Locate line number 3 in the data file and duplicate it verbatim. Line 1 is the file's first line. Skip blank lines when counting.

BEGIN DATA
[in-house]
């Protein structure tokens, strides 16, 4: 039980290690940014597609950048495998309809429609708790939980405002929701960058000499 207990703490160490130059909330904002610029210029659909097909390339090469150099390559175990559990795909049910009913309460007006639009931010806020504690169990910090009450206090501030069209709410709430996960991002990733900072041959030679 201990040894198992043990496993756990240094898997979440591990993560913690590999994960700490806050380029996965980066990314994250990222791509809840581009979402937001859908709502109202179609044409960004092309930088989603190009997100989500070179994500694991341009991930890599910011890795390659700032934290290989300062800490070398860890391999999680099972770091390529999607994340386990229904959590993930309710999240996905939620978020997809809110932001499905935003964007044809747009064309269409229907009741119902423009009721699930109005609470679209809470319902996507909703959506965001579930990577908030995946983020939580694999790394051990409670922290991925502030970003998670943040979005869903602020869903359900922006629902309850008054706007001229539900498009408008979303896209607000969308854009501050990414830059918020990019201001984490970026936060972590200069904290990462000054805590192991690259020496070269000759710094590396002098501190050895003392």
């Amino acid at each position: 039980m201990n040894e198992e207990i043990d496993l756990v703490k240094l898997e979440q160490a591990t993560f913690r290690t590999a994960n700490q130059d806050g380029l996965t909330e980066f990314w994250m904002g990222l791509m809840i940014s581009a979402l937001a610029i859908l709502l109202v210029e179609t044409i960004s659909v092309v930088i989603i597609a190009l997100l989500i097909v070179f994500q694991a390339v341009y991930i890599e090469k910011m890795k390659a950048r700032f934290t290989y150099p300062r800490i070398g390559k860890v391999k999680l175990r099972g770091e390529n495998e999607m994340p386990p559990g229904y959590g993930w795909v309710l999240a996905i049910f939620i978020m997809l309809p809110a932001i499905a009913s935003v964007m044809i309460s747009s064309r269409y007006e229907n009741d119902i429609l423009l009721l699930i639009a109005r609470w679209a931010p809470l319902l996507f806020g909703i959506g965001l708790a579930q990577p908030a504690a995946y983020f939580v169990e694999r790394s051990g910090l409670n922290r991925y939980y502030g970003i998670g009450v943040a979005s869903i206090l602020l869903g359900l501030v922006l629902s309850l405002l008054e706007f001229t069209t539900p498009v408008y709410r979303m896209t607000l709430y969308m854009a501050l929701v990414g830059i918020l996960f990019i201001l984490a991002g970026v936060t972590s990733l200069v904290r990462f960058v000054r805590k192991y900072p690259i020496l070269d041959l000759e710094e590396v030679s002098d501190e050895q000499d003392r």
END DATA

């Amino acid at each position: 039980m201990n040894e198992e207990i043990d496993l756990v703490k240094l898997e979440q160490a591990t993560f913690r290690t590999a994960n700490q130059d806050g380029l996965t909330e980066f990314w994250m904002g990222l791509m809840i940014s581009a979402l937001a610029i859908l709502l109202v210029e179609t044409i960004s659909v092309v930088i989603i597609a190009l997100l989500i097909v070179f994500q694991a390339v341009y991930i890599e090469k910011m890795k390659a950048r700032f934290t290989y150099p300062r800490i070398g390559k860890v391999k999680l175990r099972g770091e390529n495998e999607m994340p386990p559990g229904y959590g993930w795909v309710l999240a996905i049910f939620i978020m997809l309809p809110a932001i499905a009913s935003v964007m044809i309460s747009s064309r269409y007006e229907n009741d119902i429609l423009l009721l699930i639009a109005r609470w679209a931010p809470l319902l996507f806020g909703i959506g965001l708790a579930q990577p908030a504690a995946y983020f939580v169990e694999r790394s051990g910090l409670n922290r991925y939980y502030g970003i998670g009450v943040a979005s869903i206090l602020l869903g359900l501030v922006l629902s309850l405002l008054e706007f001229t069209t539900p498009v408008y709410r979303m896209t607000l709430y969308m854009a501050l929701v990414g830059i918020l996960f990019i201001l984490a991002g970026v936060t972590s990733l200069v904290r990462f960058v000054r805590k192991y900072p690259i020496l070269d041959l000759e710094e590396v030679s002098d501190e050895q000499d003392r």